I try not to be bitter about many things in my life. Growing up on the Pine Ridge Indian Reservation there are many things to be bitter about. I generally see my life as a series of choices the way our ancestors thought.
The main thing is having a feeling of responsibility for family, and others, and trying to make the right choices for the good of the family. For me, this feeling was strong enough from an early age. Even with the alcoholism that surrounded my earliest memories, I was always the one who would look out for younger siblings. I was famous for chasing older boys, cousins who would bully my younger brother. I could run fast and if no parent were around to stand up for us, my small fists would look out for my younger siblings and I. I learned to be fearless.
When I look back, I know that what saved me was the eventual giving up of alcohol by a mother who loved her children; a woman who faced many challenges who entrusted me with her life story. I still admire her and will always marvel at how she quit drinking alcohol. Her dependence ended one day while she was at a church revival meeting, she said. When she quit, it was a time when states were happy to take children from alcoholic parents and to place them in foster care. She didn’t want that to happen, I heard from an older sibling how she couldn’t face losing her children.
What I am most bitter about today are the women who abandon their children. I think about my own mother and how years after conquering alcoholism, she took her own grandchildren who were abandoned by women who thought nothing of leaving their children. One woman left four children, first she abandoned three and then later another one was brought to my mother. The last child, the rumor was, was near starvation.
A few years after this, another woman, married to my brother, a well-respected activist, his wife left him with one daughter. After, the second daughter was brought to my brother.
These abandonments came at a time when my own mother’s health was fragile with diabetes. Despite high blood pressure and her own dependence on insulin, she took the six children. Still later four more were left with her. She never refused to care for any one child.
I am bitter about those women who burdened her. Two of them are still alive and still ignore their grown children, and grandchildren, and great-grandchildren, who are struggling with issues related to abandonment. I may be bitter because today, a generation later, I am looking at a son raising a daughter alone. The mother of my granddaughter posts herself on social media, foot-loose-and-fancy-free. It is enough to make anyone wonder about heaven and hell and the judgment day. If there is a judgment day, I know my mother is in heaven.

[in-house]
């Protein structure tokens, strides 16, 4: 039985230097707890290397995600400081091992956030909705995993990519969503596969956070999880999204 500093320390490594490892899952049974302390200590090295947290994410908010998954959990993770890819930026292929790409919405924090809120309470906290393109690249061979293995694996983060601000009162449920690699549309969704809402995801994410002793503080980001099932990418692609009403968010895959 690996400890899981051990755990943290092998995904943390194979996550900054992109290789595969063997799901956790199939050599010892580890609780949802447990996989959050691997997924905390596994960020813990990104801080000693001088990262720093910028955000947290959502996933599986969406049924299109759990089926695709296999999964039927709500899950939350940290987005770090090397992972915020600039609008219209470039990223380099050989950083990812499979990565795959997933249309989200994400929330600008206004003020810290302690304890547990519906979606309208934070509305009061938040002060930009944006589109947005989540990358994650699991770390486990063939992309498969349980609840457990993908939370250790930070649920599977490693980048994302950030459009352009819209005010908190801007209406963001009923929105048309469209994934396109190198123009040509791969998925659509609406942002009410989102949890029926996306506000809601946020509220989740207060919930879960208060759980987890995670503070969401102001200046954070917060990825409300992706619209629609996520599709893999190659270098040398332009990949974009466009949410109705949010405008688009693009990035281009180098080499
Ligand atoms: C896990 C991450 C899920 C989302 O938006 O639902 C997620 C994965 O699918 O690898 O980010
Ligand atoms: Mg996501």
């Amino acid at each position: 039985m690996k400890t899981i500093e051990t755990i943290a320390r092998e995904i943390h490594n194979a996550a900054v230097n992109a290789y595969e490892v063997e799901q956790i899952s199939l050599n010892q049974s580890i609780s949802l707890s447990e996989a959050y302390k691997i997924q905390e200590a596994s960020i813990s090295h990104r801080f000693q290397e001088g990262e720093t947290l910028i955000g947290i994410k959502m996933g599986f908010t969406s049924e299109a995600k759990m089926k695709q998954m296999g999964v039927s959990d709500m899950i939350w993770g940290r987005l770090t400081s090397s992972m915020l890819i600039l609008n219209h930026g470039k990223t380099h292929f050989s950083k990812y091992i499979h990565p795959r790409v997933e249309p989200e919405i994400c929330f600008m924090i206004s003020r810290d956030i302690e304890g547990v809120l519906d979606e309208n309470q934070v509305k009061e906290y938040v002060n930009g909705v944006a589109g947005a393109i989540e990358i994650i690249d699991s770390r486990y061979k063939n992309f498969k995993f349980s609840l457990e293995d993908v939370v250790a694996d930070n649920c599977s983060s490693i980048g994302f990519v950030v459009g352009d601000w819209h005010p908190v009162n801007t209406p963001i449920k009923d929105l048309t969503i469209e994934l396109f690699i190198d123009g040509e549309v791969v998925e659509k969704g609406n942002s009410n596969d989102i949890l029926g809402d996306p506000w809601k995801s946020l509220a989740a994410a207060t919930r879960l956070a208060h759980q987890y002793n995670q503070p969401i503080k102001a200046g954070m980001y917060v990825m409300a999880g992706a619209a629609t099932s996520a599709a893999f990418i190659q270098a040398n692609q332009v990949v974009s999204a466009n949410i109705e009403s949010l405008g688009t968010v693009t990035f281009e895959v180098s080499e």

A generation later, I see the pattern emerging, but this time, I see a grandmother abandoning her children because of alcoholism and marijuana. What happens to our culture if today the grandmothers are so impaired by alcohol, now drugs, too, that no one takes the children?
The Cherokee in North Carolina have an orphanage, a student told me, and it is full. It gives me hope, still. As long as we can keep our children near some family, maybe we can reverse these trends. I encourage the daughter of my niece who was abandoned. I encourage her to be a good mother and she is. She wonders about the distance her grandmother maintains from her, the one who abandoned her mother. I don’t think it really makes a difference to her generation anymore, some healing has come.
A children’s home, an orphanage, whatever we call it, we need them now on our reservations so that we can take care of our own children. I know that we as Lakota people think not of just our generation but of those to come.
In Lakota when someone leaves another we say irpekiya (r is the guttural h) meaning “to throw away, forsake, leave one’s own.” It is exactly what these women do, “throw their children away.” Now grandmothers who are traditionally the culture keepers are following behind those who are the most selfish. It feels like we are losing our way. The tribe has to step in; those of us who care the most must do our part.
A line in a favorite movie about baseball was “build it and they will come.” The time is now to build that home for the wakanyeja on the Pine Ridge Reservation, build it to save our culture into the future and those who are the most helpless will have a chance. And those of us who can will help.
(Delphine Red Shirt email@example.com)